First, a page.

PH X’mas symbols, practices trace roots to Spanish era

Nigel Tan
(UPDATED) Here's a list of items and practices considered part of the Filipino Christmas but actually Spanish in origin

MANILA, Philippines – (UPDATED) Because Spanish missionaries brought Christmas to the Philippines, many cultural items and practices that are considered part of the Filipino Christmas actually trace their roots to Spanish tradition too.

Here are just some of them, many of them fixtures in Filipino Christmases.


Belen, Spanish name for the town of Bethlehem where the Nativity took place. It is one of the focal display pieces in homes during Christmas time. 

The tradition of setting up belens started in Medieval Italy, apparently by St Francis Assisi, with real people and real animals being used. The practice was spread from Spain by Spanish missionaries, carried over to their colonies in Latin America, finally arriving in the Philippines during the 1700s.

The first belens were large and were only displayed in churches, with figures made of wood or plaster under a makeshift stable. Later in the colonial period, smaller figurines of wood, plaster, stone, or even ivory appeared in homes.

Belens are put on display when Christmas Eve draws near, with the infant Jesus figurine added on Christmas Day.

The Three Kings were added on Dia De Los Tres Reyes (Day of the Three Kings) on Epiphany, usually on the first Sunday of January.


The ubiquitous symbol of a Filipino Christmas, the parol is another cultural item descended from the Spanish period. 

Parol came from the Spanish word farol, meaning lantern or street lamp.

During the Spanish period, parols served as practical illumination, since barrios and even cities had little to no public lighting. On Simbang Gabi, they were either carried by churchgoers or hung outside homes to light the streets leading to the church. 

Made of bamboo sticks and papel de japon (Japanese paper), early parols had simple rectangular or oblong frames. Later on, parols came in many shapes and even took the form of animals.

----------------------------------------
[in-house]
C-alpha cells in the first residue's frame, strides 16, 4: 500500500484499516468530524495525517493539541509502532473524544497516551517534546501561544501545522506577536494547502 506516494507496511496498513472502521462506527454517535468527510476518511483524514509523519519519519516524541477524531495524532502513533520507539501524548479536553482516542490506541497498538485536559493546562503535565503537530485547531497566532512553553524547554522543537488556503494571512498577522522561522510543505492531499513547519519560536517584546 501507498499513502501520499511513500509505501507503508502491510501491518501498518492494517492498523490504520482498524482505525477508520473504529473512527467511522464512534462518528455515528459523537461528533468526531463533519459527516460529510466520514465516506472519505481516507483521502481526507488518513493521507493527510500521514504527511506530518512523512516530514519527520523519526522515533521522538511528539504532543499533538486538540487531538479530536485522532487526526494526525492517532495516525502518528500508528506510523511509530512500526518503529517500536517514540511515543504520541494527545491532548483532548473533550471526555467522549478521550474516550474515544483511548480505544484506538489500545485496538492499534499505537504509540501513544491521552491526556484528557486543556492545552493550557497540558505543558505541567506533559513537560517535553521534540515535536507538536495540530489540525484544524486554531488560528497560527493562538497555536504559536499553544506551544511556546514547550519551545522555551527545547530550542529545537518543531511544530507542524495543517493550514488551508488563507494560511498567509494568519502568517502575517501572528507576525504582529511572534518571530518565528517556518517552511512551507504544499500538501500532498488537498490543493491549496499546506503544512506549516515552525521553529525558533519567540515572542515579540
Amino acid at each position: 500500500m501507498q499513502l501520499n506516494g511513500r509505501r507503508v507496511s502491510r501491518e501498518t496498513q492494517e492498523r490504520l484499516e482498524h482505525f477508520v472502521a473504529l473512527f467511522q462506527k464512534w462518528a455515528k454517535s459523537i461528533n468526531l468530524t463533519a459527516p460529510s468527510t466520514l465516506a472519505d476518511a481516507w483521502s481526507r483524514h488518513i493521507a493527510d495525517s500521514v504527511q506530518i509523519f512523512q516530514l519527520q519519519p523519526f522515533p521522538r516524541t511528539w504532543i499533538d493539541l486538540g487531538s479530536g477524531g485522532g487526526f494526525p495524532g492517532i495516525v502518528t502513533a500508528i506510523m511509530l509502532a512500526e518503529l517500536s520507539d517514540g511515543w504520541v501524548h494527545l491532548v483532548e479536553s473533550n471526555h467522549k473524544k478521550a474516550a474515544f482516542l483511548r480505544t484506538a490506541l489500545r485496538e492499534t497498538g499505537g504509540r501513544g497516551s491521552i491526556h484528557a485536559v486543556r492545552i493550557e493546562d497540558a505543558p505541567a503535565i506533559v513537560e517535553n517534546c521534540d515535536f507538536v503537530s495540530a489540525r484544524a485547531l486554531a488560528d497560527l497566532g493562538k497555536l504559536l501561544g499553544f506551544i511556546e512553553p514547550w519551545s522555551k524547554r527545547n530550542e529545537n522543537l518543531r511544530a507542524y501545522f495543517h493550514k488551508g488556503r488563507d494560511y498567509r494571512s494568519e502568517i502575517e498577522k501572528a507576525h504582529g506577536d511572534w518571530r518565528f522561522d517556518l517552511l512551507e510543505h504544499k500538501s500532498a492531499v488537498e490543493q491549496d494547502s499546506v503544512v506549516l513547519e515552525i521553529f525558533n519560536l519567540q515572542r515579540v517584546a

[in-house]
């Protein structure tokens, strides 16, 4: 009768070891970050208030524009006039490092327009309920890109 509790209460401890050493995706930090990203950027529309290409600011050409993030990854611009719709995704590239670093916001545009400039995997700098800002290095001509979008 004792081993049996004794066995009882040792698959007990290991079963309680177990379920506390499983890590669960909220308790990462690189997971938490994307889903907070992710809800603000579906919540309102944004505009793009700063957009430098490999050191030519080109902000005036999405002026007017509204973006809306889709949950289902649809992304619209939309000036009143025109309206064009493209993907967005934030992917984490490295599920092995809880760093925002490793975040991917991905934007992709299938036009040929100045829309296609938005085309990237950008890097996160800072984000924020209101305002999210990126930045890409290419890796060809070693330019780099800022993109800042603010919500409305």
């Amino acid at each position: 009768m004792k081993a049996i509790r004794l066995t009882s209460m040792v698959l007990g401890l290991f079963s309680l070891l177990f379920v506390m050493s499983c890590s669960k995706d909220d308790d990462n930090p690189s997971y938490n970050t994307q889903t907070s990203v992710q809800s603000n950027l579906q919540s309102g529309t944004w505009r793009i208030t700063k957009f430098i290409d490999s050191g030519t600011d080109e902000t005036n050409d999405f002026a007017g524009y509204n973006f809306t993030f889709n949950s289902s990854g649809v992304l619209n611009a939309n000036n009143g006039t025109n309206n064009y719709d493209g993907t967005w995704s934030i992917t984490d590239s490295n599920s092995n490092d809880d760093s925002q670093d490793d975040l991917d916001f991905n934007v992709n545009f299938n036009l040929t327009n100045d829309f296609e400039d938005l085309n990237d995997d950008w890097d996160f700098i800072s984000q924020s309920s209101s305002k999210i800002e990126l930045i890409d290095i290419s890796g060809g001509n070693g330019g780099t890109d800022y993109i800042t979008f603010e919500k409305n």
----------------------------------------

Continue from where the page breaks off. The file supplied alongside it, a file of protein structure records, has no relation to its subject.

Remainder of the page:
The star was a popular shape, partly due to the biblical Star of Bethlehem, but only became the standard parol shape in the American period.

Also, unlike today’s parols they were rarely bought or sold. Most of them were homemade then, with families and individuals taking pride in their creations. 

Making and displaying parols were considered then an indispensable Christmas tradition. Jose Rizal even made some himself, writing to his family as early as October in 1893 to send for papel de japon to his detention in Dapitan so that he could “celebrate Christmas properly.” 


Caroling was also a fixture of Christmas back then as it is now. However, with English and Filipino carols dominating today’s Christmas playlists, almost nothing remains of Spanish-era Christmas carols. 

During those days, the villancico was the most popular music form for carols. Initially, these were sung only during Mass. Later on, they became popular folk songs among Filipinos, and found their way into Christmas carols.

Most Christmas villancicos had religious lyrics, but playful carolers inserted jokes and more worldly lyrics, to the amusement of listeners and the horror of the clergy.

Lyrics of villancicos were in Spanish, and Christmas carols in Filipino only came around in the American period.

Bands of youths, accompanied by their stringed instruments, often did the caroling. In Manila, caroling peaks as Christmas day approaches, as roving carolers serenade house after house in the hope of getting aguinaldos.

If the carolers were really good, they were often invited for supper in the houses of the well-off, or were given aguinaldos after playing songs, while the family had their Noche Buena feast.

Christmas bonuses

As with modern Filipino workers, Spanish period employees received bonuses from their employers on Christmas eve. 

But during the Spanish period, Pinoys went above and beyond seeking aguinaldos. Though it made sense for employees to ask for Christmas tips, it appears that even outsiders with the most passing businesses also asked for tips.

Doing business in 1894 Philippines, American James Earle Stevens observed the phenomenon of Christmas tips: “Just as surely as the 24th of December comes around, all the office-boys of your friends, who have perhaps brought letters from their counting-room to yours, all the chief cooks and bottle-washers of your establishment, all of the policemen on the various beats between your house and the club, and all the bill collectors who come in every month to wheedle you out of sundry pesos, have the cheek to ask for pourboires (Christmas tip).”  –

Nigel Tan is a Rappler intern.

Sources: PASKO! The Philippine Christmas by Reynaldo Gamboa Alejandro and Maria Yotoko Chorengel, Pasko: Essays on the Filipino Christmas, Edited by Cid Reyes, Tradition! – Jarius Bondoc (Observer Magazine), Christmastide by Alejandro R. Roces, Yesterdays in the Philippines by Joseph Earle Stevens, Historical and literary vestiges of the Villancico in Early Modern Philippines by David Irving, The Lopez Museum, A Time for Pastores by Rene Cinco, and The Evolution of Christmas in the Philippines by Eric Giron.

Belen, parol, and caroling photos from Wikicommons.


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